Announcing the Gallatin-yellowstone Wilderness Act
For Immediate Release: January 12, 2021
Bozeman, Montana: The Gallatin Yellowstone Wilderness Alliance today announced their proposal for new Wilderness designations on the Custer Gallatin National Forest (CGNF) in Southern Montana.
GYWA plans to introduce a Wilderness Bill to the US Congress, titled the Gallatin-Yellowstone Wilderness Act. The Bill would designate about 800,000 acres of new Wilderness in the northern Greater Yellowstone Ecosystem and nearby federal lands. GYWA has identified Montana’s CGNF as the epicenter of some of the most spectacular unprotected wild lands in the nation.
Phil Knight of GYWA offered “It’s a new year, after a very tough 2020, and we all need positive ideas. How about a fresh start by protecting more Wilderness? What could be better for the people, the wildlife and the land?”
George Wuerthner, author, ecologist and GYWA board member, said “The Greater Yellowstone Ecosystem is part of the global heritage, and we have a responsibility to do everything we can to preserve it.”
“We are talking about protecting some of the top one or two per cent of wild country in the lower 48” said Knight. These wild lands are some of the best wildlife habitat in the country, providing a home for Grizzly Bear, Lynx, Wolf, Elk, Moose, Mountain Goat, Wolverine and Bighorn Sheep, and are the source of waters that support genetically pure Yellowstone and West Slope Cutthroat Trout.
Anne Millbrooke, GYWA board member, explained “Big open spaces are not actually open and certainly not wasted. Nature fills that space and uses it. As byproducts, nature protects our clean air and clean water. It even stores carbon.”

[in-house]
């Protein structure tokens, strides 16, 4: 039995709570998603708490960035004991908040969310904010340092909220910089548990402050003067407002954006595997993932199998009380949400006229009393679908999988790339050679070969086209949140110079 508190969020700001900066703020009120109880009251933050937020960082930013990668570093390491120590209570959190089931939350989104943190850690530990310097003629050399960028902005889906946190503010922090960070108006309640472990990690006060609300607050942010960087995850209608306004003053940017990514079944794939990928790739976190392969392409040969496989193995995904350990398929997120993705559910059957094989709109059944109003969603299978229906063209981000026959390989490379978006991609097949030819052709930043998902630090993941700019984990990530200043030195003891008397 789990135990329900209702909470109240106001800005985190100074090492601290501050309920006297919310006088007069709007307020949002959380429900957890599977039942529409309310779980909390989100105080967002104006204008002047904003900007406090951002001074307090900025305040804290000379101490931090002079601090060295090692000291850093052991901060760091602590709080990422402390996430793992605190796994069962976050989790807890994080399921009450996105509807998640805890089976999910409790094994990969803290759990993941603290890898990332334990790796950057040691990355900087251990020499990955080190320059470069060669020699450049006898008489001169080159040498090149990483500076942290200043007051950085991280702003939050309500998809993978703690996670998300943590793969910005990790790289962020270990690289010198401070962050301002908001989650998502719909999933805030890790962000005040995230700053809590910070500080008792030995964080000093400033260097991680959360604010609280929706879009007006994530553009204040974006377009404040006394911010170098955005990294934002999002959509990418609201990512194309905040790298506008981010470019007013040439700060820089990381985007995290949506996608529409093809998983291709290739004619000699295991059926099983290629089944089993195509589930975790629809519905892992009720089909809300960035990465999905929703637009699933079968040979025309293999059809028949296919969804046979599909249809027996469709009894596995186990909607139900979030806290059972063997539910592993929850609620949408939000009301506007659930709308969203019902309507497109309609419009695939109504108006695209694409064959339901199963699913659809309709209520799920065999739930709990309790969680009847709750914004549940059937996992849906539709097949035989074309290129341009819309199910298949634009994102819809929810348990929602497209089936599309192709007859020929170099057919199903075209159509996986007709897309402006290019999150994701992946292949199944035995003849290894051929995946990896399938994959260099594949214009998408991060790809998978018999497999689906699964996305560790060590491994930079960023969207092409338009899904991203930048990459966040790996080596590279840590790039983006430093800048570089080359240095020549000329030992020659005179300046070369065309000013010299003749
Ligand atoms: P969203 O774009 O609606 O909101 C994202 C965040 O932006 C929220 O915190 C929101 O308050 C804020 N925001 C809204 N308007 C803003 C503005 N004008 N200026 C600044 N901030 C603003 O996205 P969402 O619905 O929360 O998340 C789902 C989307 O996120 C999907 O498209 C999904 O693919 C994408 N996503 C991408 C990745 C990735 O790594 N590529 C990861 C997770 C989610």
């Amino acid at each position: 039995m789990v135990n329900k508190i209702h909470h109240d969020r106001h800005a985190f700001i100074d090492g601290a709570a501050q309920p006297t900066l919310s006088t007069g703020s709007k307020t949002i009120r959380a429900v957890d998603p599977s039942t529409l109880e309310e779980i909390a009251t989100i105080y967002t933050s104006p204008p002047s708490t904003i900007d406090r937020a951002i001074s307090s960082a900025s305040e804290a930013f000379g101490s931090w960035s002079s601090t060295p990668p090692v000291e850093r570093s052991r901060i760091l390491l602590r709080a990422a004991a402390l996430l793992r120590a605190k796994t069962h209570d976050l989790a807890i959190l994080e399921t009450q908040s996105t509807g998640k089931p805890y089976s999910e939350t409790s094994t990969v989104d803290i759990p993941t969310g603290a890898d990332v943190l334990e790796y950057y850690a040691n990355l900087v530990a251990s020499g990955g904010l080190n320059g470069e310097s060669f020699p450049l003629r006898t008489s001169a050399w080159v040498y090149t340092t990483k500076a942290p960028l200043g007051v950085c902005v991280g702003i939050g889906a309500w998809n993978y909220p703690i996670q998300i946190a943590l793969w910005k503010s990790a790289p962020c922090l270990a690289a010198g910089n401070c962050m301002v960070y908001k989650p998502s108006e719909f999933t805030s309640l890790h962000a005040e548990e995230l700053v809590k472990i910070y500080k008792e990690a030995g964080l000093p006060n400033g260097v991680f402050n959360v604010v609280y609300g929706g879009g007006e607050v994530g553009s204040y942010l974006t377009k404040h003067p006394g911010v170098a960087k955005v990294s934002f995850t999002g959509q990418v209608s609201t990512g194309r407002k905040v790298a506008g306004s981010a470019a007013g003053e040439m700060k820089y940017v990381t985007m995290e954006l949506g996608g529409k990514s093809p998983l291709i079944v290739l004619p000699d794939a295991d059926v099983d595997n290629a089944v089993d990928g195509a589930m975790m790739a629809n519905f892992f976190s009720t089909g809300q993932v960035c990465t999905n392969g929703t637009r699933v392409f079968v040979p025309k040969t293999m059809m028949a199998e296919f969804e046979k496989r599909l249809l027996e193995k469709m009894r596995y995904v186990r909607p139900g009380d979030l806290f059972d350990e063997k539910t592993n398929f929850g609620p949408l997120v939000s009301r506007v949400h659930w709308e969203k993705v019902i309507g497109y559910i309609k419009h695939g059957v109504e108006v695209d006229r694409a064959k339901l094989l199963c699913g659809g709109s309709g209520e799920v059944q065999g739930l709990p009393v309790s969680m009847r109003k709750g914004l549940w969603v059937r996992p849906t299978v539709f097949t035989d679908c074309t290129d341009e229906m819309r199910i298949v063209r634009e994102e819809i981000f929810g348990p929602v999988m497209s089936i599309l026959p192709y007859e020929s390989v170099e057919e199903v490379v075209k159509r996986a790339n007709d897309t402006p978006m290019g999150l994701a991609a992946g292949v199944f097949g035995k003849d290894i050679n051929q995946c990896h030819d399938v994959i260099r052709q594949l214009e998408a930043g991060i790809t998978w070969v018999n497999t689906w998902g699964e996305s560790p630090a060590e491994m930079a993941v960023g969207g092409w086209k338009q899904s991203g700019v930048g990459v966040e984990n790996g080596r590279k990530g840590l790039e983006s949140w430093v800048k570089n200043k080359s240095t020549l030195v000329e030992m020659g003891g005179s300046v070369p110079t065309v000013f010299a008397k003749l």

The CGNF caps Yellowstone National Park like a crown of wild mountains. From Cowboy Heaven to the Tongue River Breaks, the Crazy Mountains to the Line Creek Plateau, the Gallatin Crest to Lionhead, the Beartooth Front to the Pryor Mountains, there is no other national forest like it. GYWA believes that what the CGNF does best is provide for high-quality wild lands. It is not the nation's wood box, nor should it be the nation’s outdoor gymnasium.
Wild lands protection is critical to the quality of life of the region’s communities, and essential to the outdoor economy that draws visitors, as well as contributing to the wellbeing of residents, providing clean water, important fish habitat, critical wildlife habitat, scenic beauty, and solace for people in troubled times.
According to Conservation Biology principles, larger protected areas are better than smaller patches of habitat. So it is important to conserve larger unprotected wild lands, especially if they are contiguous to existing protected areas such as Yellowstone Park.
In addition, some wild lands are critical corridors for the movement of wildlife between other protected landscapes. For example, the Bridger Mountain Range can serve as a corridor connecting the Greater Yellowstone Ecosystem to other wild lands further north.